SELECT        CAST(DatePart(Month,DATEADD(MONTH,-4,@MAXMONTH)) as NVARCHAR(2)) + '-' + CAST(DatePart(Year,DATEADD(MONTH,-4,@MAXMONTH)) as NVARCHAR(4)) Month, 2 as Sort
SELECT        CAST(DatePart(Month,DATEADD(MONTH,-5,@MAXMONTH)) as NVARCHAR(2)) + '-' + CAST(DatePart(Year,DATEADD(MONTH,-5,@MAXMONTH)) as NVARCHAR(4)) Month, 1 as Sort

Slicer Matrix
Now we create a matrix to contain this dataset.  Simply create a new Matrix and add the Month column to the Column Groups section and the data region.  Once done  you can delete all rows and columns except the data region so you end up with this:

So far so meh! now for the magic.

Firstly we create two parameters, once to drive the report, and one to act as a filter reset.  I've gone for Months and MonthsReset as the names.  These are:
> Type = Text
> Selection = Multi value
> Visibility = Hidden
> Available and Default Values = Month column in the secondary dataset (b)

Next we place an action on the matrix of months that does the following:
> Go to Report -> This report (so it is basically resending the users to the current report
> Pass Parameters -> Month -> Value -> [Month] from dataset (b)

This means when clicking the month value in the matrix, it executes the report but passes the Month value into the Month parameter.

Now we can apply a filter to the chart where  [MonthString] (dataset a) IN [@Month] so by default the report shows all six month periods, but clicking the above defined action passes one specific month, overriding the default Month parameter.

Reset button
Once you have this you then need a way of resetting the parameter.  I used a Text Box to hold the reset action.  This follows a similar approach of using the Go To Report action and applies the values in the MonthReset parameter (all six months) to the Month parameter.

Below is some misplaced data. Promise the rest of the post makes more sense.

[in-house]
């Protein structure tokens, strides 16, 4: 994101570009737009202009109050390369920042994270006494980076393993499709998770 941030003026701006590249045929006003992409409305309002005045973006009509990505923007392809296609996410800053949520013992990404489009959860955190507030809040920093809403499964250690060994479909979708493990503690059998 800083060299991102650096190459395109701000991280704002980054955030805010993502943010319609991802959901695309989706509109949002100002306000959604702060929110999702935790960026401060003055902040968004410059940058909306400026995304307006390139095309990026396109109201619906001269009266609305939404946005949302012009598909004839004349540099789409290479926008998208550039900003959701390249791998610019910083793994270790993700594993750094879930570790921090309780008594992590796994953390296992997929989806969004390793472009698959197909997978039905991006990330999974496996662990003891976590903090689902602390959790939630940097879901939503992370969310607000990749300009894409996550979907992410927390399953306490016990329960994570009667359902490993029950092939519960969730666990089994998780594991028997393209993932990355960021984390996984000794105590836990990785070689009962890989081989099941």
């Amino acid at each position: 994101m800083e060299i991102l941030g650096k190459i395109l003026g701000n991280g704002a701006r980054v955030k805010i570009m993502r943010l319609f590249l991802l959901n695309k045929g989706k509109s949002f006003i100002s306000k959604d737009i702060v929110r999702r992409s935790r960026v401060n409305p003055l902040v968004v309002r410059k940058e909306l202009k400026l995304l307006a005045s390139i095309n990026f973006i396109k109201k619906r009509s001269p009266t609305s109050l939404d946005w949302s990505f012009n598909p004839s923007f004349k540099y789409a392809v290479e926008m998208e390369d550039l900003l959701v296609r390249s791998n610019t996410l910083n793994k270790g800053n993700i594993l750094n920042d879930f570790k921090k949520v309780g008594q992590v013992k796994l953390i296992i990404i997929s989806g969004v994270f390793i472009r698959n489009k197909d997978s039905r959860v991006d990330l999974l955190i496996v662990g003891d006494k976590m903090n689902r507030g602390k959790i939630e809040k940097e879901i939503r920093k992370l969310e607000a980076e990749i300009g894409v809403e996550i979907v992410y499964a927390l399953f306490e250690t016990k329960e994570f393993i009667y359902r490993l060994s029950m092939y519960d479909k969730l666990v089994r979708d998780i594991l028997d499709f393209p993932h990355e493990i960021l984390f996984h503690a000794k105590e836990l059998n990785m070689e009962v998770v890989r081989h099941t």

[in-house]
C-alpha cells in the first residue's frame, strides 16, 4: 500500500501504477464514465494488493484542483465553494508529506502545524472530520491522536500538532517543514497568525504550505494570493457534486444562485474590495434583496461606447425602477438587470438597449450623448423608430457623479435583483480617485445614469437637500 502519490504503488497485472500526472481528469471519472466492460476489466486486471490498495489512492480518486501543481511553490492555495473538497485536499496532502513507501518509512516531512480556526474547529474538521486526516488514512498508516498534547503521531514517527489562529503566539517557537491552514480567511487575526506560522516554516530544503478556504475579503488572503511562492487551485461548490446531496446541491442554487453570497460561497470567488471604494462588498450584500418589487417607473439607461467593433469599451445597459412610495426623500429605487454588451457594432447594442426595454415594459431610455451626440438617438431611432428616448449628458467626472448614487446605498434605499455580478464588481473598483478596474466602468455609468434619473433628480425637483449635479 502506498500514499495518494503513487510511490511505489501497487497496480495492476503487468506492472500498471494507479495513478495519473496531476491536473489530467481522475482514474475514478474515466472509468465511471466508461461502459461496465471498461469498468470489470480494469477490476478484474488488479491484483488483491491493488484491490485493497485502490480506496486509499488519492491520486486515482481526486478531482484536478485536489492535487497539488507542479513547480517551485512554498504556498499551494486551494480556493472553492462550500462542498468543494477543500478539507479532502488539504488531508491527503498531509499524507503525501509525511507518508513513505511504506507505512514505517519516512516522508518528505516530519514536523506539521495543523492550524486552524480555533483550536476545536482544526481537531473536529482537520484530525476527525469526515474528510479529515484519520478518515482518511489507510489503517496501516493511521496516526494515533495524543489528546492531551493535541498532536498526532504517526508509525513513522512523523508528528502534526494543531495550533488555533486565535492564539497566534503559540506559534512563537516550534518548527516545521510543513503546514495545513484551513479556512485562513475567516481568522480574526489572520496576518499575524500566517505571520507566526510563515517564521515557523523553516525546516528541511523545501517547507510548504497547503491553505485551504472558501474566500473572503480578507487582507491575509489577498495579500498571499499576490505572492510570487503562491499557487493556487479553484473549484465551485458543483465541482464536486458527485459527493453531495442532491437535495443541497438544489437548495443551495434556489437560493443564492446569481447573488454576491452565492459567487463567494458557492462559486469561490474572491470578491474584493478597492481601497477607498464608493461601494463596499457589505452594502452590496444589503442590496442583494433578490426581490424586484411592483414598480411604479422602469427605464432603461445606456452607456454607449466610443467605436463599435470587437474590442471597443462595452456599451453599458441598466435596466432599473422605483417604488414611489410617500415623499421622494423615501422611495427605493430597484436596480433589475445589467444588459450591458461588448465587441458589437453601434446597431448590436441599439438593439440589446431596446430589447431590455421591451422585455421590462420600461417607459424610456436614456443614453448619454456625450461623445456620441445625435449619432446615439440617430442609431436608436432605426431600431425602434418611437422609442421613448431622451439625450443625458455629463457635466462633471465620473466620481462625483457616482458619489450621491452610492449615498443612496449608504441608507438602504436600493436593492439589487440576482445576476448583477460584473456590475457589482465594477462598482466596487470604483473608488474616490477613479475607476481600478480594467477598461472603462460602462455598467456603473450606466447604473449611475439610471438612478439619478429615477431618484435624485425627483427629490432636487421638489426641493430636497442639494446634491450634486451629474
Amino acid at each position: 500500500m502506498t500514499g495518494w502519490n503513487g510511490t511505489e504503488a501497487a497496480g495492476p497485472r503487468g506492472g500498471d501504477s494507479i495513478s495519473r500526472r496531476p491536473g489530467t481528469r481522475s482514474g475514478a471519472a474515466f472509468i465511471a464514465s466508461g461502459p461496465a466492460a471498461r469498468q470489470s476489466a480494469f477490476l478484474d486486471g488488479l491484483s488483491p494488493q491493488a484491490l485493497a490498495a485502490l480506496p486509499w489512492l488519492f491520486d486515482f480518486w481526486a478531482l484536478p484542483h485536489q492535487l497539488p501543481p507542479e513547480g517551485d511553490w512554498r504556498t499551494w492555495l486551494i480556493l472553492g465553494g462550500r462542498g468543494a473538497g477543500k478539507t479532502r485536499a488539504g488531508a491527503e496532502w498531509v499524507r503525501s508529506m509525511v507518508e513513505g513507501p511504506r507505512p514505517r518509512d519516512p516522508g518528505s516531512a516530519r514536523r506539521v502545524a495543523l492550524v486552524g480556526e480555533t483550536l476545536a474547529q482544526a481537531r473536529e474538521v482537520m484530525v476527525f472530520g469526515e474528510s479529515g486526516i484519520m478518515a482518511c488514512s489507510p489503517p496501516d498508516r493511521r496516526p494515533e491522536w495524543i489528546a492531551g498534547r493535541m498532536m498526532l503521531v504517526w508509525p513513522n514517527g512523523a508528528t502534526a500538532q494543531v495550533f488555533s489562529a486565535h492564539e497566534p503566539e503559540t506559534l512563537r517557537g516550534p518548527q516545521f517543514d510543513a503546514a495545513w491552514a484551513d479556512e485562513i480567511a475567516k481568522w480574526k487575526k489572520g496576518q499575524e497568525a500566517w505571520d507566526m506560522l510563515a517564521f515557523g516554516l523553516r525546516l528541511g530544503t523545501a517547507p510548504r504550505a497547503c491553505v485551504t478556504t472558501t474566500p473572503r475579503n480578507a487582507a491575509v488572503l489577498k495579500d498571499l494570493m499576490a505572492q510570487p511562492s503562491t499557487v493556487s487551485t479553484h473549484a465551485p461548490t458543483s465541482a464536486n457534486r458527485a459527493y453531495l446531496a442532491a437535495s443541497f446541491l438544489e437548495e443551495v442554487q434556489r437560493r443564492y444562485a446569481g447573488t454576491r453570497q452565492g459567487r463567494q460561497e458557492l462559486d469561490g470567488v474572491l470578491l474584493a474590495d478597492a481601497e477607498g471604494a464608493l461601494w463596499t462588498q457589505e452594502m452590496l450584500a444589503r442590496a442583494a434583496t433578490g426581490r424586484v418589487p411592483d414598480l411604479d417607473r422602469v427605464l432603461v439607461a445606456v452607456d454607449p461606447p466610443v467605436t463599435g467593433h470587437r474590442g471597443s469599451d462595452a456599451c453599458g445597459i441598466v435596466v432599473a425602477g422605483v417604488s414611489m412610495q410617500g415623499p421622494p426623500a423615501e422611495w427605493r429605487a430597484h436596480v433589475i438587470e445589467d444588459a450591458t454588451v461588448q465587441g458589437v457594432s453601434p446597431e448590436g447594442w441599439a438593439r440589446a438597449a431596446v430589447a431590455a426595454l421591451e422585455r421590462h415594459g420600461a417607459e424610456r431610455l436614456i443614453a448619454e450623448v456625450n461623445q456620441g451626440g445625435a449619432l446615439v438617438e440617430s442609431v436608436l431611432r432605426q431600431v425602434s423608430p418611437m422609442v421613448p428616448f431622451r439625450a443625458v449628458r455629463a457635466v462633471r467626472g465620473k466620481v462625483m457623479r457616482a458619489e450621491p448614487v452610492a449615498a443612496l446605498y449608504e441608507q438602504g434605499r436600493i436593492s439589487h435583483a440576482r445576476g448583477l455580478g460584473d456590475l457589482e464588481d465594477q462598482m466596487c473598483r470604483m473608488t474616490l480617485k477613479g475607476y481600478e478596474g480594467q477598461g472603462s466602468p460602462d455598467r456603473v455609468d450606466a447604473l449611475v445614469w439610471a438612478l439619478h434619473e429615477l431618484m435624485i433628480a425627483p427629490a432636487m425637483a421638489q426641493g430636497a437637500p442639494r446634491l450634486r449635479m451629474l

In addition I can make the reset button only appear when the filter is applied using this on the Text Box Visibility option:

Expression for hidden:

=Join(Parameters!Month.Value,",") = Join(Parameters!MonthReset.Value,",")


So once you have clicked on a slicer and the report is filtered, we then need to show the user what they have selected.  I did this using shades of grey Font (Dark for selected, light for not selected) and Border expressions (Border on selected, no border for not selected). 

Text formatting - I used this expression to show Filtered for as Dim Grey and Filtered out as Silver:

=IIF(Array.IndexOf(Parameters!Months.Value, Fields!Month.Value) > -1,"DimGray","Silver")

Full disclosure:  Google to the rescue here!  as far as i can work out, this looks in the values of the Parameter "Month" and looks for where the Value "Month" in the Matrix appears.  If it is NOT in the parameter then it gets -1, otherwise it gets a value from 0-n.

Border Formatting - Same as above, simply select Text Box Properties, and use the fx to enter the expression above (replacing Silver for White) and select the bottom border.

BE AWARE:  This doesn't get saved anywhere so if you go back and apply border again you will need to re-enter your expression or you will end up with a Black border again.

There you go, a working slicer.  Of course all this constant navigation to the same report is a little inefficient but ensuring your queries are optimal and use of snapshots instead of live data can speed things up.

Next:  Dashboard Tree Navigation